Figure 2c, d show examples of folded quartz veins hosted in schists from the Cap de Creus Variscan Belt (Spain). Folds present complex shapes and display irregular layer-thickness distributions. These folds were interpreted to have formed by two different deformation phases (Carreras & Druguet 1994). An early extension parallel to quartz veins and schists produced the development of boudinage, pinch and swell structures and a heterogeneous layer thickness of quartz veins. During a subsequent deformation phase, quartz veins were folded. Some of the fold geometries resemble those obtained from the numerical models presented here, although natural patterns are more complex than those in our simulations. For example, the asymmetrical arrangement of boudins and preferred rotation of pinch parts with respect to boudins is in agreement with the presence of an initial longitudinal asymmetry (see Fig. 2a–c). Moreover, folded swell portions, the localization of folds at boudin margins and folds with smoothed inner arcs are indicative of the presence of initial layers that already had strong thickness variations. However, a systematic variation compatible with a transversal asymmetry (i.e. a transverse polarity in folds) was not observed in this field example. The early deformation phase may have produced an asymmetrical boudinage of the rocks. This boudinage would have predetermined the geometry of the amplified folds developed during the layer-parallel shortening phase. Alternatively, asymmetrical folds can be explained as a result of deformation with a sinistral sense of shear parallel to the layers during shortening (Druguet *et al.* 1997). Assessing the suitability of either a kinematic interpretation or providing an explanation based on the arrangement of initial layer-interface perturbations requires a more extensive study of the geometries of these structures in the field area. Although in this case, both deformation kinematics and initial perturbations probably influenced the final structure. However, numerical simulations demonstrate that during pure-shear deformation of a stiff layer parallel to the shortening direction, asymmetrical structures can develop as a consequence of the initial shape of layer irregularities, without implying non-coaxial deformation. The use of multiple kinematic indicators can help to constraint the sense of shear, but it is critical to take into account that discrepancies between kinematic indicators and fold asymmetry may be due to the systematic influence of the geometry of the initial perturbations.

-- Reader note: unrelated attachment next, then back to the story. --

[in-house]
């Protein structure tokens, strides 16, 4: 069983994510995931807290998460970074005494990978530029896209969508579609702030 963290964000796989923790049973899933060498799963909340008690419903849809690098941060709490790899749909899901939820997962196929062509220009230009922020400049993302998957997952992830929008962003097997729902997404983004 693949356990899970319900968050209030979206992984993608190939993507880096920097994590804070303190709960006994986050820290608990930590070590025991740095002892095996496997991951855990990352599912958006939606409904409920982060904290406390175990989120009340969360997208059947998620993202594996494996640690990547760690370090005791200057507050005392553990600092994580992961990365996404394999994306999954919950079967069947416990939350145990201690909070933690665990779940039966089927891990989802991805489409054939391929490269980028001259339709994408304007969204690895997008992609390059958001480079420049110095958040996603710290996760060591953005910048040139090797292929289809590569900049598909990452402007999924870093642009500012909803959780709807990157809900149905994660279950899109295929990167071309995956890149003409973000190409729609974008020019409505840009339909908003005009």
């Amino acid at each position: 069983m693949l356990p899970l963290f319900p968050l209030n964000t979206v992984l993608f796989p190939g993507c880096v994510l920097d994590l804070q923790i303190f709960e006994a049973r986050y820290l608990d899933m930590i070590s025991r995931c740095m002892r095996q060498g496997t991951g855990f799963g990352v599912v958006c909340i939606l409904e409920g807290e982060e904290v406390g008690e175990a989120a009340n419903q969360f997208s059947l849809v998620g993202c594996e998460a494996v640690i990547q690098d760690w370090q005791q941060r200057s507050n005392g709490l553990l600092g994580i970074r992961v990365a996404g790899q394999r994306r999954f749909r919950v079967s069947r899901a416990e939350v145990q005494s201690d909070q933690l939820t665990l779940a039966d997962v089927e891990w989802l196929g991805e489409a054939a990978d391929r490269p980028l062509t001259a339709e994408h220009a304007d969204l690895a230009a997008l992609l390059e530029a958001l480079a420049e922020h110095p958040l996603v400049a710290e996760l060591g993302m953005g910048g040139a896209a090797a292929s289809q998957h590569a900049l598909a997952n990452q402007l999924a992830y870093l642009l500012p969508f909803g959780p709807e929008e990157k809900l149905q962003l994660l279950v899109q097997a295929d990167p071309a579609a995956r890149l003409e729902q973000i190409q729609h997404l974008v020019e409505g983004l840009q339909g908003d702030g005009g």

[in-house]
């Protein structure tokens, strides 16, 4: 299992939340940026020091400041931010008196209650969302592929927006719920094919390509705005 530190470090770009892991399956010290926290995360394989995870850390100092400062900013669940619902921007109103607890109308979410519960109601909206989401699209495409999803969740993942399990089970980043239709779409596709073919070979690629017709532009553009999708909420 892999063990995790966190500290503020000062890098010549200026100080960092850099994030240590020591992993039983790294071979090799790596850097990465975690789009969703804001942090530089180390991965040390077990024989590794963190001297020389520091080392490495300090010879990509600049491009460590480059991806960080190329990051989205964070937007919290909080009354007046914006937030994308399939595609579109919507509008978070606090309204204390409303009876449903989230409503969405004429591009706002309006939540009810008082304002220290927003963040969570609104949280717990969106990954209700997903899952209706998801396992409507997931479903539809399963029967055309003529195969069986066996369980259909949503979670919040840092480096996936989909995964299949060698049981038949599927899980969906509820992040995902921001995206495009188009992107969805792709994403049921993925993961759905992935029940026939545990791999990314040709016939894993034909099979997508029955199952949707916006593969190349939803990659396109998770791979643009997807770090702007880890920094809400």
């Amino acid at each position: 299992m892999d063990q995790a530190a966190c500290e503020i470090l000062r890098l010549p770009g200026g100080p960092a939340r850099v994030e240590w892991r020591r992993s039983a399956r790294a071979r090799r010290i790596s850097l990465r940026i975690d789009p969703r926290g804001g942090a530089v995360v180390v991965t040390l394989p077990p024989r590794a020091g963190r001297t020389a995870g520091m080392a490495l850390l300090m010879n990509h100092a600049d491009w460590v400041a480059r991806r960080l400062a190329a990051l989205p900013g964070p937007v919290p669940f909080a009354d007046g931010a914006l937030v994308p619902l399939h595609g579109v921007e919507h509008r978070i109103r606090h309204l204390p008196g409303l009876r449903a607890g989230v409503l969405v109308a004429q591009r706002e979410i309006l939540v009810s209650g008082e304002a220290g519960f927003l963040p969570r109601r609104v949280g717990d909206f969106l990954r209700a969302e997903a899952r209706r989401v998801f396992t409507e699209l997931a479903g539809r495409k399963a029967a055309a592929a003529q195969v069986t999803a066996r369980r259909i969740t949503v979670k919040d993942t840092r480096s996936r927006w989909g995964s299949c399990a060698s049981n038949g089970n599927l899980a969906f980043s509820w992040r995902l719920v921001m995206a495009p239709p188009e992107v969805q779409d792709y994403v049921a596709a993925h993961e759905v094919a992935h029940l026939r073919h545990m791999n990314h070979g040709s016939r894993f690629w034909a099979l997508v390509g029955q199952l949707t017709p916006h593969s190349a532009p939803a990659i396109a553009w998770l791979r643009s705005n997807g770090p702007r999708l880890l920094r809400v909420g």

The generalization of perturbation geometries illustrates well the problem of the folding of layers with a non-homogenous thickness. A simple and idealized case represents the folding of a pre-existing pinch and swell structure. It is worth noting that our analysis is restricted to a limited spectrum of the possible range of initial perturbations. Our numerical simulations were carried out using a constant wavelength between pinch and swell regions, and a linear elastoviscous behaviour. However, there is a much wider field of initial settings to be explored, including variable layer length ratios or different thickness ratios between pinch and swell regions. In addition, if a power-law viscous rheology is considered, the strain-localization pattern and fold-amplification behaviour would be more intense (e.g. see Llorens *et al.* 2013*b*; Ran *et al.* 2018). A systematic analysis is beyond the scope of this paper, but the results presented here are a starting point to promote further investigations on the influence of a non-homogenous layer thickness on fold development.

Finally, and returning to the ‘fish-hook’ folds of Ramsay & Huber (1987), our results can be used for reinterpreting non-periodic folds with irregular distributions of wavelength and amplitude. As described in the introduction, a unique feature of ‘fish-hook’ folds is that they present a marked geometrical polarity, with differences in fold-hinge geometry between the upper and lower layer interfaces. The latter authors proposed an interpretation of ‘fish-hook’ structures based on a tri-layer system, where the matrices above and below the competent layer have different viscosities. During non-coaxial deformation, the viscosity contrast between the layer and the matrix induces distinct wavelength selection along the upper and lower interfaces of the layer (see fig. 17.18 of Ramsay & Huber 1987). A more simple explanation is that the structure is derived from the folding of a pinch and swell structure with longitudinal and transversal asymmetry. Note the similarity between the models *ϕ* = *π*/16 shown in Figure 13 and *ϕ* = *π*/10 in Figure 14 with the geometry of the ‘fish-hook’ structures in Figure 1.

## Conclusions